Christopher Howse

Devil of a job: the curious occupations recorded in the census

Devil of a job: the curious occupations recorded in the census
Getty Images
Text settings

Even before the first census was made in 1801, the plan was regarded with fear, hatred and ridicule. And this year, on 21 March, households have another chance to mock, embrace or ignore the census.

When parliament debated a bill in 1753 for an annual census, Matthew Ridley, MP for Newcastle, warned that his constituents ‘looked on the proposal as ominous, and feared lest some public misfortune or an epidemical distemper should follow’.

They were aware that, by the Bible’s account, ‘Satan rose up against Israel and caused David to take a census of the people of Israel’. God was so angry that he gave the King three choices: seven years of famine, three months of fleeing his enemies or three days of pestilence. He chose the last and 70,000 died. In our age of QAnon, we need not feel so superior to the Geordies’ fears.

We have surely lost sight of what in 1753 seemed to William Thornton, MP for York, the chief issue: liberty. ‘I did not believe that there was any set of men, or, indeed, any individual of the human species, so presumptuous and so abandoned as to make the proposal we have just heard,’ he said when the bill was introduced. It was just an instrument to extract taxes, ‘the most effectual engine of rapacity and oppression that was ever used against an injured people’. Thornton threatened to order his servants to show any census enumerator ‘the discipline of my horse pond’.

Nothing came of these first attempts, but by 1801, a new outlook possessed the ruling caste. All the talk was of Malthus and population. But perfectabilian appetites outran data-collecting ability. In 1801, ten out of 12 Welsh counties failed to make full returns. Scotland was more diligent, though Rum and Muck remained blanks.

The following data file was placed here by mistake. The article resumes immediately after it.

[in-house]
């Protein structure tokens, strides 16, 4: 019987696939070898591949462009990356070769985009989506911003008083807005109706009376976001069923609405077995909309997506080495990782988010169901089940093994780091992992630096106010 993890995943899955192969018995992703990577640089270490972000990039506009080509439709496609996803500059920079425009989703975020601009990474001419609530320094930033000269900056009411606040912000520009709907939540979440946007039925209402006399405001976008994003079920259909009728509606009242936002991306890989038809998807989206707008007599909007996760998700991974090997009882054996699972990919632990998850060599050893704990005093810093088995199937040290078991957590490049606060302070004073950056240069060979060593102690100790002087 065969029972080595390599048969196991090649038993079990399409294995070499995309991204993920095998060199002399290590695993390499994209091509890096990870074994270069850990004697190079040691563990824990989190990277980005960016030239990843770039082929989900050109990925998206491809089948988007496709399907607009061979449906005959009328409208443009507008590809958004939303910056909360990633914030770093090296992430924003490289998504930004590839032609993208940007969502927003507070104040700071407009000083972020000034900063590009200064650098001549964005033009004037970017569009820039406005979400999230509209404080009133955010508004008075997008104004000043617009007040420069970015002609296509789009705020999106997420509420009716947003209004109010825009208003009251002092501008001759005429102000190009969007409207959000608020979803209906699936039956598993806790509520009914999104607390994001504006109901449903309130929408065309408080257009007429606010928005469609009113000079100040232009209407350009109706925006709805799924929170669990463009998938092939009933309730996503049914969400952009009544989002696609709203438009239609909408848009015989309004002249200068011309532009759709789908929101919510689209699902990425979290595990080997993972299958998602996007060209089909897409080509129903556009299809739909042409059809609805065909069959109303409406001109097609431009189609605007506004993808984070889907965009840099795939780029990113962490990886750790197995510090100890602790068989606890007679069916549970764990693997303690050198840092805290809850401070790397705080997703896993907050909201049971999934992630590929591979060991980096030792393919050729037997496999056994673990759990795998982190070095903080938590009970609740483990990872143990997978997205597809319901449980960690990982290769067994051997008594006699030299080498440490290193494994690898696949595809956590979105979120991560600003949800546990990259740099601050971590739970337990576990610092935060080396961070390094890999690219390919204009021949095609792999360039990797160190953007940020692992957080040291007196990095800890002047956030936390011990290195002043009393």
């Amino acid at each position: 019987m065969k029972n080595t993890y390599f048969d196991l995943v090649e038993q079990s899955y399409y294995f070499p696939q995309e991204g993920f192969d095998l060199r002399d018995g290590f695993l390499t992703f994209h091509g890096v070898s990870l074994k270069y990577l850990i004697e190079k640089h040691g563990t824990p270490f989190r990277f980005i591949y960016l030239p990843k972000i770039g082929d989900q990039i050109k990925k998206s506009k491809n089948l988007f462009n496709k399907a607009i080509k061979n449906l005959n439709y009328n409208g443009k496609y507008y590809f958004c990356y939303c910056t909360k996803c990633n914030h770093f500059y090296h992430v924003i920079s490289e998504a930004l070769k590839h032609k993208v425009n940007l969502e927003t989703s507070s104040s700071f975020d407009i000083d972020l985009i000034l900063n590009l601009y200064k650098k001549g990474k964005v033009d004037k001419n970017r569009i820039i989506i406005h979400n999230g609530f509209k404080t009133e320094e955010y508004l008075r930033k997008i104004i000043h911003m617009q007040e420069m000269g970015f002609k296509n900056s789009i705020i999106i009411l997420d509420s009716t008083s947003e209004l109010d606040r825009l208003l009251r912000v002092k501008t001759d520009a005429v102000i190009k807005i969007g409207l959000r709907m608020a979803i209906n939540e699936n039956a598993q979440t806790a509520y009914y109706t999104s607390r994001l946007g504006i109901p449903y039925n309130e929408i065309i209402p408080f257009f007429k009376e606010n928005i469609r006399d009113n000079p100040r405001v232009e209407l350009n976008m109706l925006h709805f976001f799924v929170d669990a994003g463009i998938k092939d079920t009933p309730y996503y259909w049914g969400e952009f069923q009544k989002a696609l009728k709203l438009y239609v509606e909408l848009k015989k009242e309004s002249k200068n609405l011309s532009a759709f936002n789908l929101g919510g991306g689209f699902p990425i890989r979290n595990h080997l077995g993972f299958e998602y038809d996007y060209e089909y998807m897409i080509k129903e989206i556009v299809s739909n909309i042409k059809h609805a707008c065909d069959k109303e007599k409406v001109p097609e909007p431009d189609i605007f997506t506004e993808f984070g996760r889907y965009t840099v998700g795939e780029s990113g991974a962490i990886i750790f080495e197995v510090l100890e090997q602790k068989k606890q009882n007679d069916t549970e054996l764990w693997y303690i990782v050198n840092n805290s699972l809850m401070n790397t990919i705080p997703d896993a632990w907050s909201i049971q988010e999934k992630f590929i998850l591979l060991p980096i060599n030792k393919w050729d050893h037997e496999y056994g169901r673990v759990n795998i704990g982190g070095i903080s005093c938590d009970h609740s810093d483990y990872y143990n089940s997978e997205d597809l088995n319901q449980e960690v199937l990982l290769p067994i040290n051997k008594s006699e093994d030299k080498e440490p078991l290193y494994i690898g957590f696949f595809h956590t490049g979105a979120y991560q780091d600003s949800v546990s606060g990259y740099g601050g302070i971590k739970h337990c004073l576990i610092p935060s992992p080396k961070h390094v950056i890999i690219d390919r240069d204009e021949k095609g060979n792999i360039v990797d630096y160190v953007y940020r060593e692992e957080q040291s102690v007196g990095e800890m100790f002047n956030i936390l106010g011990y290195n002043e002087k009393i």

Despite the insatiable curiosity of census--mongers, not until 1841 were names asked for. From 1871 to 1911 the householder was asked if anyone at home was ‘imbecile or idiot’. Yet, having asked in 1871 and 1881 if anyone was unemployed, the question was not repeated until 1931.

The liberty-loving spirit of William Thornton was a long time dying. In 1951, Sir Ernest Benn (an uncle of Tony) was fined £5 with two guineas costs for refusing to complete his form. His counsel explained that he hated ‘with a passionate hatred the encroachment of government activity’.

Nosiness only increased. In 1991 the obsession was ethnic grouping and central heating. This year, as in 2001 and 2011, we’ll be asked: ‘What is your religion?’ This has annoyed humanists, who say it suggests that people do have a religion. The 2011 census revealed an apostasy from the Jedi religion, which, from 390,127 adherents in England and Wales in 2001, had fallen to 176,632.

Householders have long risked a fine by mockery. In 1911 one included the cat (age eight, married, mouser). Yet real occupations could sound so outlandish that truth and parody were hard to distinguish. Among apparently genuine occupations given in 1891 were: stick polisher, owler, castrator, capitalist, wantcatcher, dog killer, panter, chair bodger, clod hopper, pig-maker, cowleech, rack maiden, Scotchman, knockknobbler, touch holer, ripper, slubber doffer, fancy man, eyer, lum swooper, muggler, feather wife, potato badger, henchman, tide gauger and devil.

The devil as usual was in the detail.